This is part of a new series of columns called "The Naked Truth," by retirement expert Dan Solin. Please bring him your questions, in the comments box, and he will answer as many as he can.
Question: Can a 72(t) distribution be taken while still employed?
Answer: Welcome to the complex world of section 72(t) distributions!
As a general rule, there is a 10% penalty if you withdraw funds from your qualified retirement account before age 59½. Under some circumstances, you can avoid this penalty if you qualify for "72(t)" distributions (named after the governing section of the Internal Revenue Code).
Whether you qualify for a 72(t) distribution depends on your age, whether you are disabled, whether the payments are part of a series of "substantially equal periodic payments" made over the period of your life expectancy, whether you have left employment and are age 55 or older, whether you intend to use the distributions for medical care expenses and other factors.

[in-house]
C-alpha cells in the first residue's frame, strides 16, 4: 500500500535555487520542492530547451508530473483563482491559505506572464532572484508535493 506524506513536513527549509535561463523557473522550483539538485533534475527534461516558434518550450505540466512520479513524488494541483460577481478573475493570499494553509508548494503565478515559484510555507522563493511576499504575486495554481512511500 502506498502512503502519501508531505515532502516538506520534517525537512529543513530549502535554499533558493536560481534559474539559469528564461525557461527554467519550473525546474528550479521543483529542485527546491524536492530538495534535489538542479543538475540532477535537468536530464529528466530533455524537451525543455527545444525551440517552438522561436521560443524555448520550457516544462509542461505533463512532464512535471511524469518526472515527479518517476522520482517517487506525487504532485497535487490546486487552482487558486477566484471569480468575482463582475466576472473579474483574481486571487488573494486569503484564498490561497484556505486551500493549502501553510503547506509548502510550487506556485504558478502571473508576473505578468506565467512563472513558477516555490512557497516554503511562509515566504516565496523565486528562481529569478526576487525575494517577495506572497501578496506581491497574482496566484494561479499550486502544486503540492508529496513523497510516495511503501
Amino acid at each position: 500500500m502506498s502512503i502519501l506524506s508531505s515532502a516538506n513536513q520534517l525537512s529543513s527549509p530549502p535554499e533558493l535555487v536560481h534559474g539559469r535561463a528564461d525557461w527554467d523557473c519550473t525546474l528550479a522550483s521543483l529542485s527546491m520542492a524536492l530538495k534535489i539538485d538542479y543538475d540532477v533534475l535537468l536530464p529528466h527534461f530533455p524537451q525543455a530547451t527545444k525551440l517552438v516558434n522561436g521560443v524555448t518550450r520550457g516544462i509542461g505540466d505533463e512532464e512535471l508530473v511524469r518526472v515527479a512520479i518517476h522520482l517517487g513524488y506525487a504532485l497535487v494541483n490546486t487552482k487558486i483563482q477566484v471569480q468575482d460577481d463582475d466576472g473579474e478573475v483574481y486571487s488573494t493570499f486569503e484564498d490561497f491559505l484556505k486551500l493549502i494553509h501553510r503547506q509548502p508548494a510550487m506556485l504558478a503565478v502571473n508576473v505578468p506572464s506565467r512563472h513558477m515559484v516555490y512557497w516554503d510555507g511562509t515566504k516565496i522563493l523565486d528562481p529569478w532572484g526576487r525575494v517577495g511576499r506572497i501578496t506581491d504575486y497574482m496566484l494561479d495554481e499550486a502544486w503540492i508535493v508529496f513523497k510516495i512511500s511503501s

Because of the number and complexity of the issues involved, and the strict requirements imposed by the IRS on 72(t) distributions, you should seek the advice of an accountant or financial advisor with experience in setting up a plan that will qualify under section 72(t).
Dan Solin is the author of The Smartest Investment Book You'll Ever Read (Perigee Books 2006) and The Smartest 401(k) Book You'll Ever Read (Perigee Books, June 24, 2008). Visit his website at Smartestinvestmentbook.com.